Christmas Island has an incredibly festive name. It became known as Christmas Island because early discoverers landed on the island on Christmas day 1643. The capital of the Island is called Flying Fish Cove but many maps simply refer to the capital as ‘The Settlement’ as it was the first British settlement on the island. Despite its remarkable history, it is the nature on the island that is most appealing.
The island is shaped like a small dog with a national park covering nearly all of the island (only the dog’s head is not part of it). It is home to some incredible wildlife all though none are poisonous (despite it technically being part of Australia). The most incredible nature on the island though is the red crabs. There are approximately 50 million red crabs inhabiting the island and for large parts of the year, they go unnoticed. They live among the rocks and in the forest and are deep in the areas of the national park.
Once a year though they crabs must migrate from the inland to the beaches of Christmas Island. This journey usually takes place in November or December each year as the dry season ends. They do this so they can lay their eggs.
Once they reach the beach the males dig holes in the sand so that they can mate with the female crabs. The male job is done and they begin their journey back inland. The women’s job is just beginning. They must now stay inside these holes for around two weeks until they are ready to leave their eggs in the water. Once they drop their eggs they also retreat inland. Once the babies are born they instinctively know to start to march inland and find a home among the rocks. In five years’ time, they will be old enough and mature enough to make the journey themselves.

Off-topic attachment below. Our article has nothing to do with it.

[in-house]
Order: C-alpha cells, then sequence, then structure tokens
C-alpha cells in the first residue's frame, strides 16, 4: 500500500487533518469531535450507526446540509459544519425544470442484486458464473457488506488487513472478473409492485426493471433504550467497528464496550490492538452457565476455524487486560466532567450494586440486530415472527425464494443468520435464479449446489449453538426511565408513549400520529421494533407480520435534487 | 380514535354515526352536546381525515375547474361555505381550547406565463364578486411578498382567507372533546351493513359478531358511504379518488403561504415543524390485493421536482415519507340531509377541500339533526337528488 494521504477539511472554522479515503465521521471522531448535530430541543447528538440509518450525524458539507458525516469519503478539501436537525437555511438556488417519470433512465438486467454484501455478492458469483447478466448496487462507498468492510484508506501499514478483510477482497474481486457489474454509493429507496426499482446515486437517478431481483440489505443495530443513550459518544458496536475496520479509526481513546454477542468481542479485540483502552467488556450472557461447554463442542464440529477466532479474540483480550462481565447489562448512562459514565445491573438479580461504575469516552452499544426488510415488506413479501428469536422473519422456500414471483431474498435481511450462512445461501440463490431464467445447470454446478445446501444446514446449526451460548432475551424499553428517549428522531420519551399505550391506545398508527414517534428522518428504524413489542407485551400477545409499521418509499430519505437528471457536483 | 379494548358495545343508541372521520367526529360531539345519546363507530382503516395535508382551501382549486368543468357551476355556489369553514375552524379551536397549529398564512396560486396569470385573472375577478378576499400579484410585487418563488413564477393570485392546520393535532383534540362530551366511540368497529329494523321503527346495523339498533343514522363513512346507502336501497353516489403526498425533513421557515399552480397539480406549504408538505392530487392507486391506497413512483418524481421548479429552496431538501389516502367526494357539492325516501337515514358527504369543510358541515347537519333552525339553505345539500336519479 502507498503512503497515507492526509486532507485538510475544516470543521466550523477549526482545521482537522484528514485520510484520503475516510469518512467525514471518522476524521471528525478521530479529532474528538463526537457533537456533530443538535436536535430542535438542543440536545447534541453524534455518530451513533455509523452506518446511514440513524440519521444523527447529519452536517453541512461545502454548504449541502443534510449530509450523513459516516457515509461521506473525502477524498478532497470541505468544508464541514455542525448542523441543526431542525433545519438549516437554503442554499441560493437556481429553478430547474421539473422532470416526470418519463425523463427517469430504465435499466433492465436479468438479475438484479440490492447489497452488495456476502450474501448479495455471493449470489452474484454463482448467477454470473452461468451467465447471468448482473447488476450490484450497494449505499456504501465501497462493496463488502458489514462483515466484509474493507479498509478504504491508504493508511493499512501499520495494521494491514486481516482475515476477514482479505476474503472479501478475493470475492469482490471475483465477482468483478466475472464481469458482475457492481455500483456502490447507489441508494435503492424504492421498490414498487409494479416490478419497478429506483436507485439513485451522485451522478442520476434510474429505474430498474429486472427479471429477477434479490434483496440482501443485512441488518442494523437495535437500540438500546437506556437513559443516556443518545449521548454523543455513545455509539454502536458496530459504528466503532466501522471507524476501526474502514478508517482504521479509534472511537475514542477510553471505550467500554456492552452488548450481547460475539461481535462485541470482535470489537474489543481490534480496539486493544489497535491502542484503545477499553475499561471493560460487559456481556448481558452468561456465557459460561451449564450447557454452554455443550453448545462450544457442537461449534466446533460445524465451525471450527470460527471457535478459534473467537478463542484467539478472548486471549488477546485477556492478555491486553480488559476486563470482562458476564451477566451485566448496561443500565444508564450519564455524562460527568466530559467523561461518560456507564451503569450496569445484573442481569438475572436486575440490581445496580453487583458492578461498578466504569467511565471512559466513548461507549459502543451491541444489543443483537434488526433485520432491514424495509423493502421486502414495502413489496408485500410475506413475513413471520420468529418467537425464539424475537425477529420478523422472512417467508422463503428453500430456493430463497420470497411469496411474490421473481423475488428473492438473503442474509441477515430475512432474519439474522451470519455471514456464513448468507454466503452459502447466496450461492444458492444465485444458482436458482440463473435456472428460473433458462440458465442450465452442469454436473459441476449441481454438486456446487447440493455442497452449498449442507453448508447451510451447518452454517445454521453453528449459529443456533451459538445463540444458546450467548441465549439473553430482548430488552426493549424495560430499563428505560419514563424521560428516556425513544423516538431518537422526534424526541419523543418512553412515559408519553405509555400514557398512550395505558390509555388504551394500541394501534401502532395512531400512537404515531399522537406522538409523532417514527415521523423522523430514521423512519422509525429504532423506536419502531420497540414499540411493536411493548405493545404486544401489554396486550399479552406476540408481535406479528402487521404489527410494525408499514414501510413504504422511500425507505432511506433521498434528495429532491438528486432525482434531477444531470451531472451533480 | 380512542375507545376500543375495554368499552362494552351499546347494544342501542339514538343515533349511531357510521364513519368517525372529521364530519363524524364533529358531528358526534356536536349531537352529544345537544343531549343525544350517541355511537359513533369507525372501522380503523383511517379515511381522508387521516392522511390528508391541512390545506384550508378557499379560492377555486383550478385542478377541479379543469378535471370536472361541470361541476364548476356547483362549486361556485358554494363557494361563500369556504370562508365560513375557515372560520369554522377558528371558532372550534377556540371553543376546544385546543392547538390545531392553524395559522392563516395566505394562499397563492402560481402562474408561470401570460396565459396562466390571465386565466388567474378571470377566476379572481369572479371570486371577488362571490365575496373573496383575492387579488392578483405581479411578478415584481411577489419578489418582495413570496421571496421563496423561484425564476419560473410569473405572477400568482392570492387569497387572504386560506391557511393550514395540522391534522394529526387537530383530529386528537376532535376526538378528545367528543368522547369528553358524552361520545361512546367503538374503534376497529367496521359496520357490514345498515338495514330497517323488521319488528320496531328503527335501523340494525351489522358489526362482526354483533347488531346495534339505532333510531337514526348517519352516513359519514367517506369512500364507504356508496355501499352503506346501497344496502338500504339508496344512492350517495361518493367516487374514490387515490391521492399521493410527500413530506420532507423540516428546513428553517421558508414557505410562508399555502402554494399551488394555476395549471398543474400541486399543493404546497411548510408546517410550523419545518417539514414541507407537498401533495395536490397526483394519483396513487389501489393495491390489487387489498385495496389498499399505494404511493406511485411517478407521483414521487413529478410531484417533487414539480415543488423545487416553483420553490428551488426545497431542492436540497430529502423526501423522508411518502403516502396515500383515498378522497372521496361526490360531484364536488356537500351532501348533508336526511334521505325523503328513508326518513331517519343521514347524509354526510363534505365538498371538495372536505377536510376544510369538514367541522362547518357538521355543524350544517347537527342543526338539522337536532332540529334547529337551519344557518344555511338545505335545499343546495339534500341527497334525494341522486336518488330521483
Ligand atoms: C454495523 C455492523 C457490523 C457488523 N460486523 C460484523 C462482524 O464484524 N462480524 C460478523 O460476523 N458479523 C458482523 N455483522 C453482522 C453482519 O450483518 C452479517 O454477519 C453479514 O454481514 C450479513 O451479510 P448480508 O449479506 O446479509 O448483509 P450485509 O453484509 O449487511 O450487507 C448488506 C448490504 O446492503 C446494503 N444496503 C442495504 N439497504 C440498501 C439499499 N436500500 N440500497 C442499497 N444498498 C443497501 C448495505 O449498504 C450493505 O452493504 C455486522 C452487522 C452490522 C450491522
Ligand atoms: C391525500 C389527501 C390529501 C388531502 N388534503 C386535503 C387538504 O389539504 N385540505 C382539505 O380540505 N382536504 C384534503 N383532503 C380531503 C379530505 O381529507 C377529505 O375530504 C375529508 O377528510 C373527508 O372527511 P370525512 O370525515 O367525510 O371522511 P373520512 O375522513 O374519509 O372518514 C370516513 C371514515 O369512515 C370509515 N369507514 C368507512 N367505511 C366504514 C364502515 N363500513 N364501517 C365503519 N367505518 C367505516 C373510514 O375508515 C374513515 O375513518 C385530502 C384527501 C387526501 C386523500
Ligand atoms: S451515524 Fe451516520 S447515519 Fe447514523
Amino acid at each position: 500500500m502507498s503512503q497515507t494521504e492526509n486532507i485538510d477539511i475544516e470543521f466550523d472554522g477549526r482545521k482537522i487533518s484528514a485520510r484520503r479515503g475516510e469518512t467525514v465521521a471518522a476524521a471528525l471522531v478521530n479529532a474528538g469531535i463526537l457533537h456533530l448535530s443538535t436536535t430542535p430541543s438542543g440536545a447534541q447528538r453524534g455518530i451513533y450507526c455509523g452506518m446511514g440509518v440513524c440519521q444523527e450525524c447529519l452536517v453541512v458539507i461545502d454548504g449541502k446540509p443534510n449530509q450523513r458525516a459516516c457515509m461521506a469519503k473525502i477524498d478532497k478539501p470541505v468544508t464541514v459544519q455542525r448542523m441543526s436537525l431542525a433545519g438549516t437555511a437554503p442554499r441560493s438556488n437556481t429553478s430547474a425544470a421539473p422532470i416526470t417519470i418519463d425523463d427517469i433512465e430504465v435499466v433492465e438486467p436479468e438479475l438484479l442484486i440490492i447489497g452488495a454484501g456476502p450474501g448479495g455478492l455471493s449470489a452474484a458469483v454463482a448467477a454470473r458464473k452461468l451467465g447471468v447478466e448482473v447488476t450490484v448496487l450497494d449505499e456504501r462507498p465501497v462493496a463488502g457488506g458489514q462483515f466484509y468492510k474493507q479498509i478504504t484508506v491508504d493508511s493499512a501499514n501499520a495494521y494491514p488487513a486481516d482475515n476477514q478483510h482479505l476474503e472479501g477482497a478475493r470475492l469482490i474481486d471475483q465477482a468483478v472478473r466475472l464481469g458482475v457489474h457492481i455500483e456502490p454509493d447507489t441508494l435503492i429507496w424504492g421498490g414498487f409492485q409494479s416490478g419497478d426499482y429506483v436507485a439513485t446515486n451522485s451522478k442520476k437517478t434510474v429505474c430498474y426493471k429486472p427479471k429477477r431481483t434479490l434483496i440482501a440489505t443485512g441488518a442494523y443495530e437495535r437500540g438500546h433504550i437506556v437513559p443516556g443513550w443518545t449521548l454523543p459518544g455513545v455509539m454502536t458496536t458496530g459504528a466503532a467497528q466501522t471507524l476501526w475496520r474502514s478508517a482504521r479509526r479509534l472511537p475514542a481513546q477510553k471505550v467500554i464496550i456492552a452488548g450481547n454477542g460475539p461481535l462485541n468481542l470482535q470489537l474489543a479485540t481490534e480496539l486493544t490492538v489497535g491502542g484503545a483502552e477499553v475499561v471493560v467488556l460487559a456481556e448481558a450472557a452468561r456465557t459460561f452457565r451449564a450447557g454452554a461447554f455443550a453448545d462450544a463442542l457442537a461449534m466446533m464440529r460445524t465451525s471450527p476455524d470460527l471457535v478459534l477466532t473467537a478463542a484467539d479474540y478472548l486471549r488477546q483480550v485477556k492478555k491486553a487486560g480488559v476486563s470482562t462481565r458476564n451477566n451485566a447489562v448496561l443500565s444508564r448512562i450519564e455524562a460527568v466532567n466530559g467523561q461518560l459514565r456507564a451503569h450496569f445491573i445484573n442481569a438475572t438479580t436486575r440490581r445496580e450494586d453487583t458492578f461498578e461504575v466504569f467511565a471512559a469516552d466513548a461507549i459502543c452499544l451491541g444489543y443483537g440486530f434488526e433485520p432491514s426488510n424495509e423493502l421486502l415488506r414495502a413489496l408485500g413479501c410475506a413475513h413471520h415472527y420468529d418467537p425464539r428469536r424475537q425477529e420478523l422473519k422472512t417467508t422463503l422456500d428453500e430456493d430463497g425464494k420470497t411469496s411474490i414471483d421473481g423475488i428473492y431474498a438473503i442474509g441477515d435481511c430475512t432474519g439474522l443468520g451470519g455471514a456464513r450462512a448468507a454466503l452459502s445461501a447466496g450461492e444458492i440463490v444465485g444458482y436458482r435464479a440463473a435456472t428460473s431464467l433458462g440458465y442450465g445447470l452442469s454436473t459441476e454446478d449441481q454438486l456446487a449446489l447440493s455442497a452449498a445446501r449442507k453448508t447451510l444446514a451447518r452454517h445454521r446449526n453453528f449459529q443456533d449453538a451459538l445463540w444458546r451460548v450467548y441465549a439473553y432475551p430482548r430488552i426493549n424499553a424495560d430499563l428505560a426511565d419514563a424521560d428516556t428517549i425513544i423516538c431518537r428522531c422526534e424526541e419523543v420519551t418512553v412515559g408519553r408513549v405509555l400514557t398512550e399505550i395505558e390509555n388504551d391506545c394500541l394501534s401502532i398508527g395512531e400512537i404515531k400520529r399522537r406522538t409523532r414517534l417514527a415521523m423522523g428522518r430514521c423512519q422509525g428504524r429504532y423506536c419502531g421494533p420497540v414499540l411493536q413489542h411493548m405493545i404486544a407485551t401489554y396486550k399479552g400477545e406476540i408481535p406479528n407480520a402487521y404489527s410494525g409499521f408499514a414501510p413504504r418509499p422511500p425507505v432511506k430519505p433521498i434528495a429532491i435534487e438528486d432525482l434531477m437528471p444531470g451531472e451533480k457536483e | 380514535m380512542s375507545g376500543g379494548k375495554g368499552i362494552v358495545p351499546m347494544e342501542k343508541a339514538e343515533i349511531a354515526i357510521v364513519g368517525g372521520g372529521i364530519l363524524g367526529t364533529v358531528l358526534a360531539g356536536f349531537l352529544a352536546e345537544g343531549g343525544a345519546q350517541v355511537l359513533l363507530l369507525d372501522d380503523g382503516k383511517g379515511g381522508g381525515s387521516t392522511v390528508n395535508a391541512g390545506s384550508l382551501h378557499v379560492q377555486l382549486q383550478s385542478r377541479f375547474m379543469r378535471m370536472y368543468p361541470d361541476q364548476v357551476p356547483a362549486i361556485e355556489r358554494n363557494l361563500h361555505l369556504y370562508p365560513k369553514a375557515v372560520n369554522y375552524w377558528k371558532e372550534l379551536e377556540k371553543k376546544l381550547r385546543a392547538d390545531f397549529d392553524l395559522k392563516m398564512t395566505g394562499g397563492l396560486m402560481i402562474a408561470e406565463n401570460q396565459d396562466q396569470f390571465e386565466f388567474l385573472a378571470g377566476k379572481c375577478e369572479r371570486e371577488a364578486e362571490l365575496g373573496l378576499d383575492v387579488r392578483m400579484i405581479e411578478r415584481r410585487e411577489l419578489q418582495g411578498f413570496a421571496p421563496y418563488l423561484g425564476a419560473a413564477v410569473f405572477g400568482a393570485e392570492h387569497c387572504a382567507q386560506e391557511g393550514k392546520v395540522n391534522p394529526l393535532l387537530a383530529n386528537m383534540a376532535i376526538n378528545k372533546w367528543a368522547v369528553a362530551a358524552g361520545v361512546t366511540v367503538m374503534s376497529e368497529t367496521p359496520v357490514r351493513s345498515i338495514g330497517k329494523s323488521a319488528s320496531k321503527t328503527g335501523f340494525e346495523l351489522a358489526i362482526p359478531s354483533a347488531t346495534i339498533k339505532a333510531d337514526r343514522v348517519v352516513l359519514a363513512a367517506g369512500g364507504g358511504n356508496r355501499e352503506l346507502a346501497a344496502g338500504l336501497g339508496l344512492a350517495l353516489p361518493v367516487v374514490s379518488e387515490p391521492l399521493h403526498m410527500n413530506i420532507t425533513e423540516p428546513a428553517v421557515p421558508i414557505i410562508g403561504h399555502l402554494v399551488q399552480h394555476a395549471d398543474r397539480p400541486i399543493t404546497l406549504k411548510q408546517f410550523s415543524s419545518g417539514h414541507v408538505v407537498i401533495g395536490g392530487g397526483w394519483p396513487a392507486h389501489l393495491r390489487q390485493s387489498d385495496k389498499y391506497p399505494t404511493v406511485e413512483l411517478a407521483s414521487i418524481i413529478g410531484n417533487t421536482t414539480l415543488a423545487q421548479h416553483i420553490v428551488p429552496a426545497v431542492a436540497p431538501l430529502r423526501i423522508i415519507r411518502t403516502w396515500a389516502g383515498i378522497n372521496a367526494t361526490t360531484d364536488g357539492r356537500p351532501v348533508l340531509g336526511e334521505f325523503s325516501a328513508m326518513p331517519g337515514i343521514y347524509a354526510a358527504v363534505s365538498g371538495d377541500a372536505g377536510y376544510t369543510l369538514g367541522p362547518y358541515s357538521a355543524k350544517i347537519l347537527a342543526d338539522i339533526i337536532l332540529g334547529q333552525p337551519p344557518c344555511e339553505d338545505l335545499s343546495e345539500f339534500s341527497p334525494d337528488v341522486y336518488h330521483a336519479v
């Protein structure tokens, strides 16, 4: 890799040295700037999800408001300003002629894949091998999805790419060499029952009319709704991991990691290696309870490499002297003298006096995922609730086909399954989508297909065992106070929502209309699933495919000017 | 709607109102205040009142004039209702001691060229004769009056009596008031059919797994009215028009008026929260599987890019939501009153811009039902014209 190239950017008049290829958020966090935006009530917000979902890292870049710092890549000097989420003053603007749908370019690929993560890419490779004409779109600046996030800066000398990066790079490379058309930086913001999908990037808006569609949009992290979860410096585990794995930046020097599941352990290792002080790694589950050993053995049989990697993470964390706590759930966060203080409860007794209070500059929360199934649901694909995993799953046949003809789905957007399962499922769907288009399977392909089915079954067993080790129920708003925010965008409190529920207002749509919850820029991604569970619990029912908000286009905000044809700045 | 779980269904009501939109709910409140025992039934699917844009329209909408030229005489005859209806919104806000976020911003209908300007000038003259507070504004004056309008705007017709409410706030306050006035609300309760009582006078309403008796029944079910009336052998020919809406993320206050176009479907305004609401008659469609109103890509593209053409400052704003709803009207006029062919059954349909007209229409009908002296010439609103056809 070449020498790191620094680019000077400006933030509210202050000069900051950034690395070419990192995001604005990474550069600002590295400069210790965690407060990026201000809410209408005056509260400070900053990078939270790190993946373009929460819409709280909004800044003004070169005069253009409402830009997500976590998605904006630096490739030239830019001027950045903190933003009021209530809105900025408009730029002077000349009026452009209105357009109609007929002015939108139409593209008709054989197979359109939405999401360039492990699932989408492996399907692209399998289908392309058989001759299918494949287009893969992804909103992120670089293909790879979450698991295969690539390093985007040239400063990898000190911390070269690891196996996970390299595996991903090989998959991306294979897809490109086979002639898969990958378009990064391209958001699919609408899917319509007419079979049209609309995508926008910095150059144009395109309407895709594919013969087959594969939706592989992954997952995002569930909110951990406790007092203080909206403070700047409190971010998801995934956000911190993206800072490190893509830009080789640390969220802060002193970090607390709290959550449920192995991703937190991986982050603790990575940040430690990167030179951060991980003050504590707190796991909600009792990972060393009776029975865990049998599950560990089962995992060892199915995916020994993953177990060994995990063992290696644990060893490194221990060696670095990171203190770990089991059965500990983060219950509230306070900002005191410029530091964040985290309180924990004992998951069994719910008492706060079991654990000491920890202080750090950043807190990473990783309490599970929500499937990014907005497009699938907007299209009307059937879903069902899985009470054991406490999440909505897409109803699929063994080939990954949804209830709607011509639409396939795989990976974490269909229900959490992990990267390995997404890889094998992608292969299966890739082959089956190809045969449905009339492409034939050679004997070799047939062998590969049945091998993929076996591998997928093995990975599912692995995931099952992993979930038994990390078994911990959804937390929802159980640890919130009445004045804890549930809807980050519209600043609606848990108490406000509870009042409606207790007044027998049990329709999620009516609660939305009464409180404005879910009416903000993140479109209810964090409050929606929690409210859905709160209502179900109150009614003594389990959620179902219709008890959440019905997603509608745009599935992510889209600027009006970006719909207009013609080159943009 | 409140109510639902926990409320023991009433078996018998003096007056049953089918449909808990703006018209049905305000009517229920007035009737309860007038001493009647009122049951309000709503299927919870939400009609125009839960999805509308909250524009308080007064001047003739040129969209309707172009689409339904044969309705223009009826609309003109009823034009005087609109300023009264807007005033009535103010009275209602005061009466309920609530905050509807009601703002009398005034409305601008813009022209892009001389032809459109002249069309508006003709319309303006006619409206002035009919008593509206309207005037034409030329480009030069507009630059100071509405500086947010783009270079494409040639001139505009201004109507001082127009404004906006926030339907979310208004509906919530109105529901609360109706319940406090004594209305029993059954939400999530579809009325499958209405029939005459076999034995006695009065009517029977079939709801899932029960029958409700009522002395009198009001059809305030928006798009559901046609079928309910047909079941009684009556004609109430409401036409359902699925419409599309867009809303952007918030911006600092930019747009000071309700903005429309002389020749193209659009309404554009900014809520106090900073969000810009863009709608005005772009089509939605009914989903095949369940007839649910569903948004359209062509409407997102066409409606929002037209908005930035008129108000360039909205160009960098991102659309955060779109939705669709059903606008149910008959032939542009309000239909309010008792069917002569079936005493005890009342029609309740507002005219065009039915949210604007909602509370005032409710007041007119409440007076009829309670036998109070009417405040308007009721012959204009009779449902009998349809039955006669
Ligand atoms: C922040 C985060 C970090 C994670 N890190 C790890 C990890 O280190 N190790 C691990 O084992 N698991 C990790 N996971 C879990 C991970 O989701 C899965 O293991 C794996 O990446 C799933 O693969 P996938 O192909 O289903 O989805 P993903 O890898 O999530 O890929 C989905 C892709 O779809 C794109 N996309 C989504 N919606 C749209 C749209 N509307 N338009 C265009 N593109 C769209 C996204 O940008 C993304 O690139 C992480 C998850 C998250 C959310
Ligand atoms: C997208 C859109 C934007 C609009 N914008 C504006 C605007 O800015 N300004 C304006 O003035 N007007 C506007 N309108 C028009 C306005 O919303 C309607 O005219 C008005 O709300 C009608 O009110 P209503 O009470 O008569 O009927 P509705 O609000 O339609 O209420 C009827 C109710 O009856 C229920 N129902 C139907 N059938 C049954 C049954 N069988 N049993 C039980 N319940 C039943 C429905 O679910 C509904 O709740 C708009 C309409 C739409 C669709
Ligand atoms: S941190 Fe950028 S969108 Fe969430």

The island is incredibly proud of the red crab march and it is something that people travel from far and wide to see. It is said that if you spot the crabs marching across a road or open area it can appear as if the whole floor is one red color, like blood flowing across the open road.
The locals do their best to ensure that no one obstructs the crabs. They have built mini bridges and tunnels to allow the crabs to cross safely but once the largest population is migrating officials have to take to the street to divert traffic and people away from the main crossing points.
It is an incredible moment in nature that can still be witnessed in this island that is barely touched by modern developments. In recent years though Christmas Island has become more famous for being the island that Australia uses to house some immigrants. The Immigration Detention Centre is located on the Island and can hold approximately 1,000 inhabitants. It has faced numerous protests since its construction due to the poor conditions of the center. After numerous legal proceedings, the center was closed in 2018 but re-opened in 2019. It has since been used as a quarantine facility during the coronavirus pandemic.
The incredible beauty of the crabs on their long march to the ocean, where locals do their best to ensure this march can be completed as peacefully as possible clearly contrasts with the struggles of the immigrants on Christmas Island. They too have endured a hard journey but while the crabs reach their final destination with happiness, the immigrants of Christmas Island are forced into horrible living conditions. While man rarely treats nature in the right way it is a sad day when it treats its fellow humans even worse.